Read The Case for Self-Promotion

The simple technique that boosts your short and long-term memory


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Want to remember more of what you read? Give your brain a 10-15 minute rest. No phones, no distractions, just pure boredom, a quiet room and dimmed lights.

Why do we need to reduce interference?

It takes longer for new information to encode and simply consuming more or squandering time on social media will make it even hard to remember.

When we let the mind wander, the brain works backward and connects the dots, cementing those memories that were previously unlinked.

So stop chasing extra stimulation and let your brain rest in its own presence. Your memory will thank you for it.

Read An effortless way to improve your memory

 

 

There is a time for everything


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gif by John Corsi

The time you spend away from your task still qualifies as work. That includes doing the dishes, running errands, and taking care of the kids—whatever responsibilities you think to impede your central occupation contribute to its success.

British novelist Jon McGregor gives a good example of how he manages his writing despite making time for everything from Tweeting to taking care of his children.

“I rarely manage a whole unbroken day at the desk. And it can be frustrating, sometimes. Once or twice a year I manage to get away somewhere and live like a hermit for a week, eating and sleeping next to a desk and talking to no one and getting a lot of work done. Imagine if I could work like that all the time, I think, then. Think how productive I’d be! But if my life was always like that, I suspect I’d have very little to write about.”

Locking yourself away in isolation is a forlorn attempt to escape all that matters. Patterns can backfire, especially when it comes to creativity which thrives on observation and sudden randomness.

There is a time for everything

While productivity can be messy, time away from work is not squandered time. Instead, it is spent accumulating experiences and visualizing how the ideas you’re chewing on will all come to focus when you sit down in and commit to the day ahead.

The discipline of work is just as necessary as the chaotic daily tasks of life. In fact, the best things in life often disrupt it, forcing you to rethink priorities and see how it all connects.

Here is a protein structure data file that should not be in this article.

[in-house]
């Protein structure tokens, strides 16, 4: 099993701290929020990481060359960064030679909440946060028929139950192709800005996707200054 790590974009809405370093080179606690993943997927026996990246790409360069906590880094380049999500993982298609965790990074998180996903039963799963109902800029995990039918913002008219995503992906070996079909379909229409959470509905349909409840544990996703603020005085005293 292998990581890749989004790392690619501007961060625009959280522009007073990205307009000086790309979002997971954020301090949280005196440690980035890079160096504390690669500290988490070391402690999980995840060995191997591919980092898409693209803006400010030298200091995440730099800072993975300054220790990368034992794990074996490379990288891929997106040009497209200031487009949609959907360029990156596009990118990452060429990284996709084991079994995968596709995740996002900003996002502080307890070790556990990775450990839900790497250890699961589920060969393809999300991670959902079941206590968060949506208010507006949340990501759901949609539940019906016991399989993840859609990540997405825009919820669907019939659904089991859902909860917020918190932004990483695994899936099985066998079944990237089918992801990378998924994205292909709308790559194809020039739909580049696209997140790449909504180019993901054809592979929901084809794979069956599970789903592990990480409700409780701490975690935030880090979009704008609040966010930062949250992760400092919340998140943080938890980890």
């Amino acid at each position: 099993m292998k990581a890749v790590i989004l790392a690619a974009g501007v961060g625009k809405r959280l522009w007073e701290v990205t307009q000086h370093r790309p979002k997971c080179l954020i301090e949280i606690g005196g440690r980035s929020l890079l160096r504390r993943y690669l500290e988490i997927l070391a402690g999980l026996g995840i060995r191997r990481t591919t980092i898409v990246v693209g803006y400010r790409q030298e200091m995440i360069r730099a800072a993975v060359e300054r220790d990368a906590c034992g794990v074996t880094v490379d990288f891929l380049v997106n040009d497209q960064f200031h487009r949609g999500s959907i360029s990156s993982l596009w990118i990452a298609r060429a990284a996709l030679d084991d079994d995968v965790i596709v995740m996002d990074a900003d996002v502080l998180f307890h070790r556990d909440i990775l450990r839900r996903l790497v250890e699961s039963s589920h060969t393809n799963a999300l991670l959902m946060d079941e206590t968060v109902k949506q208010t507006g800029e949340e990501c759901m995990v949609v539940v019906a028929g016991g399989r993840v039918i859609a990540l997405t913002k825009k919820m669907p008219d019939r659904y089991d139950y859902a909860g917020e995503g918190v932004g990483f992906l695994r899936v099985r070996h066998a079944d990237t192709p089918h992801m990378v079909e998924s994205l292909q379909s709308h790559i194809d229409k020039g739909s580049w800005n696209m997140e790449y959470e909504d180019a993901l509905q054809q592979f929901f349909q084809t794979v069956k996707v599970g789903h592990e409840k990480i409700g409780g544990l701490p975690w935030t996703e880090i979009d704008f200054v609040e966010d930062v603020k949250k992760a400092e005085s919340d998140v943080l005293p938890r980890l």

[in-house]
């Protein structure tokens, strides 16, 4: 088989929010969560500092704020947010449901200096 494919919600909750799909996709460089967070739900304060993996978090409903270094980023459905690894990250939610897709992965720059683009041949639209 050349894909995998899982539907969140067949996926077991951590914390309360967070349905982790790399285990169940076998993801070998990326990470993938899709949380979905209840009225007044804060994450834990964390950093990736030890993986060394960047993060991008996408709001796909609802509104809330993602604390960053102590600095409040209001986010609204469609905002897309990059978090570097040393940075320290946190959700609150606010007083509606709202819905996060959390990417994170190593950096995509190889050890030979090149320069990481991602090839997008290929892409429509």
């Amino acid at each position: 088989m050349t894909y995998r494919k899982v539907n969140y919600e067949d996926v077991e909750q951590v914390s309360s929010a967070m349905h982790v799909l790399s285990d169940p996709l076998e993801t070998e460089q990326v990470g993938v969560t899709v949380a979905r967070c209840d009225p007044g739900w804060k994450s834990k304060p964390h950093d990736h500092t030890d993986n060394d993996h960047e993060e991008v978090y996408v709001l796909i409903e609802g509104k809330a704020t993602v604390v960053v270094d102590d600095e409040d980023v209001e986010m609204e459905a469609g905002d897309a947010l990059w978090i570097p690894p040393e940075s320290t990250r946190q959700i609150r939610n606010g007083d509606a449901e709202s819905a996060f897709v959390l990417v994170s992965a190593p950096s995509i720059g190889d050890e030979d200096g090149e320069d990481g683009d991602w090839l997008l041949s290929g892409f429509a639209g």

Contrary to popular opinion, busyness is not a badge of honor. Life seeds all the ideas.

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Upgrade your human operating system


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There is no doubt that the mind changes as it ages. You’ll be a different person in your 20s, 30s, and so on.

For some, brain deterioration is genetic. While you can’t medicate mental problems away, you can upgrade your internal software by widening your perception and controlling your emotions to so-called triggers.

The human brain is plastic

Strengthening the operating system protects against the destructive forces of sensory stimulants that try to undermine chemical synchronicity. Knowing that you can gauge your reactions to uncertainty while strengthening the bonds between neurons and synaptic connections helps alleviate anxiety’s thinking problem.

Babies are born platform agnostic; it’s mostly the environment that shapes their internal compass as they grow into adults. Health, philosophy, and social behaviors produce an entire ecosystem of choices where balancing the right springs and gears to maintain the human clock is the key, per say.

The law of reversed effort


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“When you try to stay on the surface of the water, you sink; but when you try to sink, you float’ and that ‘insecurity is the result of trying to be secure.”